Published online Nov 7, 2005. doi: 10.3748/wjg.v11.i41.6521
Revised: December 23, 2004
Accepted: December 26, 2004
Published online: November 7, 2005
AIM: To investigate the relationship between infiltrating inflammatory cell and tumor angiogenesis in hepatocellular carcinoma (HCC) tissues and their clinicopathological features.
METHODS: The paraffin-embedded specimens from 70 cases with HCC were stained using EliVision immunohistochemistry with mAbs against CD68, tryptase, and CD34. The counts of tumor-associated macrophage (TAM), mast cell (MC) and tumor microvessel (MV) were performed in the tissue sections.
RESULTS: The mean counts of TAM, MC, and MV in HCC tissues were significantly higher than those in pericarcinomatous liver tissues (TAM: 69.31 ± 11.58 vs 40.23 ± 10.36; MC: 16.74 ± 5.67 vs 7.59 ± 4.18; MV: 70.11 ± 12.45 vs 38.52 ± 11.16, P<0.01). The MV count in the patients with metastasis was markedly higher than that with non-metastasis (P < 0.01). In addition, the MC count in the patients with poorly differentiated HCC was obviously higher than that with well differentiated HCC (P < 0.01). The correlation analysis showed that the TAM count was significantly correlated with the count of MV (r ＝ 0.712, P < 0.01), and the MC count was obviously correlated with the MV count (r ＝ 0.336, P < 0.05).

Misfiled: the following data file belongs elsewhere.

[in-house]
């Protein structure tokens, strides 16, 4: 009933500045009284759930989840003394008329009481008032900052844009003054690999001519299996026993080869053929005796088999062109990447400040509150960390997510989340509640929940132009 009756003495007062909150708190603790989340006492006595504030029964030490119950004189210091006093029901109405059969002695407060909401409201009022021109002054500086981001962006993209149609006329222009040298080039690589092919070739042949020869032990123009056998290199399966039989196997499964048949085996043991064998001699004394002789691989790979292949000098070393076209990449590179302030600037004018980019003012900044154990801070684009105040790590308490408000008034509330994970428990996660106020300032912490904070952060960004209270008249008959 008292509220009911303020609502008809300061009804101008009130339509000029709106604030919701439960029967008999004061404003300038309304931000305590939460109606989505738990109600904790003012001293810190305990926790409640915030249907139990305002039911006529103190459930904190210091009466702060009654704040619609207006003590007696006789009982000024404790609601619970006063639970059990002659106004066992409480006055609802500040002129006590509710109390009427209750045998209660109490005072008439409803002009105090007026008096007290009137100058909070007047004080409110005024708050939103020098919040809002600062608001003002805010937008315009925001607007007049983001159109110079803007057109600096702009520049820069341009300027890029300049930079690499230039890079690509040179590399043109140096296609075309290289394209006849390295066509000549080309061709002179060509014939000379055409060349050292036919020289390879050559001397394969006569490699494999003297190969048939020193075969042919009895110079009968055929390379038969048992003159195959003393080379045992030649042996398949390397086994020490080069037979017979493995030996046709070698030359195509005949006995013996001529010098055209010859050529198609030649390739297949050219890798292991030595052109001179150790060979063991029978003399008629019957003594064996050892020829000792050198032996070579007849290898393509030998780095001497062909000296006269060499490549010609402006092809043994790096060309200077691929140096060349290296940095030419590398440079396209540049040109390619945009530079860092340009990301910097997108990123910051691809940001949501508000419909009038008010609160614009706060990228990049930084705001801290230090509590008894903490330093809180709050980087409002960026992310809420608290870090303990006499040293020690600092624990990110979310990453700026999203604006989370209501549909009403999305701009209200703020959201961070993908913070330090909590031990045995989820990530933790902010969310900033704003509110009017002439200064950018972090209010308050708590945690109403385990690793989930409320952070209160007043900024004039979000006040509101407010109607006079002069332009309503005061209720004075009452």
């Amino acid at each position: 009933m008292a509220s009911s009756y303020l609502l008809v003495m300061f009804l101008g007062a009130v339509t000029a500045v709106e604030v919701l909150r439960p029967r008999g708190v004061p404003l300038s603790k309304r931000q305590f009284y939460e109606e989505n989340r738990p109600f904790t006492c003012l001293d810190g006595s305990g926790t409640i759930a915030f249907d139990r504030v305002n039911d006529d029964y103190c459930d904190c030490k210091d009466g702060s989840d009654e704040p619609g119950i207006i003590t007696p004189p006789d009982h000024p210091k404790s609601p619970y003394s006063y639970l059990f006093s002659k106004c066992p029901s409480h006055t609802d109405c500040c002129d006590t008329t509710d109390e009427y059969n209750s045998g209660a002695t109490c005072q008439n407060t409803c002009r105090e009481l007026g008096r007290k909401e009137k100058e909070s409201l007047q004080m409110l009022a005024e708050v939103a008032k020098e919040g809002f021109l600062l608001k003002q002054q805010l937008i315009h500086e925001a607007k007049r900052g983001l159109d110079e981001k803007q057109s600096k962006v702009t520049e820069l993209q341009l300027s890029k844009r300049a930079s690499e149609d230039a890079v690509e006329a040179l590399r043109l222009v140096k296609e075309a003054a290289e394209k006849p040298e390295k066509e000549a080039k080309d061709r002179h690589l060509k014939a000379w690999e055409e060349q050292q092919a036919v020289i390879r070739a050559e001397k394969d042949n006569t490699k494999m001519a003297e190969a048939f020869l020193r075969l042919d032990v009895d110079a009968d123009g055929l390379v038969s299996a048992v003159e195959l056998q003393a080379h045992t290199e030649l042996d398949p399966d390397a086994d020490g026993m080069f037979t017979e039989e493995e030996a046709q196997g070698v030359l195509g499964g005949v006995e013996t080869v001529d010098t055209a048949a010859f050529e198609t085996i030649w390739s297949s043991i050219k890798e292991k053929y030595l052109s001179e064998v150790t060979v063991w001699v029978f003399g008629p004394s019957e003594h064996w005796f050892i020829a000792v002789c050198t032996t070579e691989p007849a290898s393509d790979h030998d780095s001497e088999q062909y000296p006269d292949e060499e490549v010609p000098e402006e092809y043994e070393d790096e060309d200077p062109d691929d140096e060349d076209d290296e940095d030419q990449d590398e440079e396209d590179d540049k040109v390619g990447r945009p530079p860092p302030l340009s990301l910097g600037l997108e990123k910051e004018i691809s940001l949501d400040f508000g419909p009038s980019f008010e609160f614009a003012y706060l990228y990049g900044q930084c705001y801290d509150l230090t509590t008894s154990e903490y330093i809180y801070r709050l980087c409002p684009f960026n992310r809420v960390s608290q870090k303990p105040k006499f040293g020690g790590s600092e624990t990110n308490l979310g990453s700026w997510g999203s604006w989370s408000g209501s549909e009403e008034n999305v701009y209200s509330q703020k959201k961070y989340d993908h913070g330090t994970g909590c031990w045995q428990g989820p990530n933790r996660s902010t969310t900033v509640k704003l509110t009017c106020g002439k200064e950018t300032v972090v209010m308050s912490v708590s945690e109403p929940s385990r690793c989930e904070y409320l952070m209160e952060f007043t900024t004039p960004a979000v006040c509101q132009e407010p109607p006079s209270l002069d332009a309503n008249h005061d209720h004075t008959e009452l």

CONCLUSION: TAM and MC might be closely related to the enhancement of tumor angiogenesis. The MV count might be associated with tumor invasion and metastasis. Moreover, the MC count might be associated with tumor differentiation and prognosis of HCC.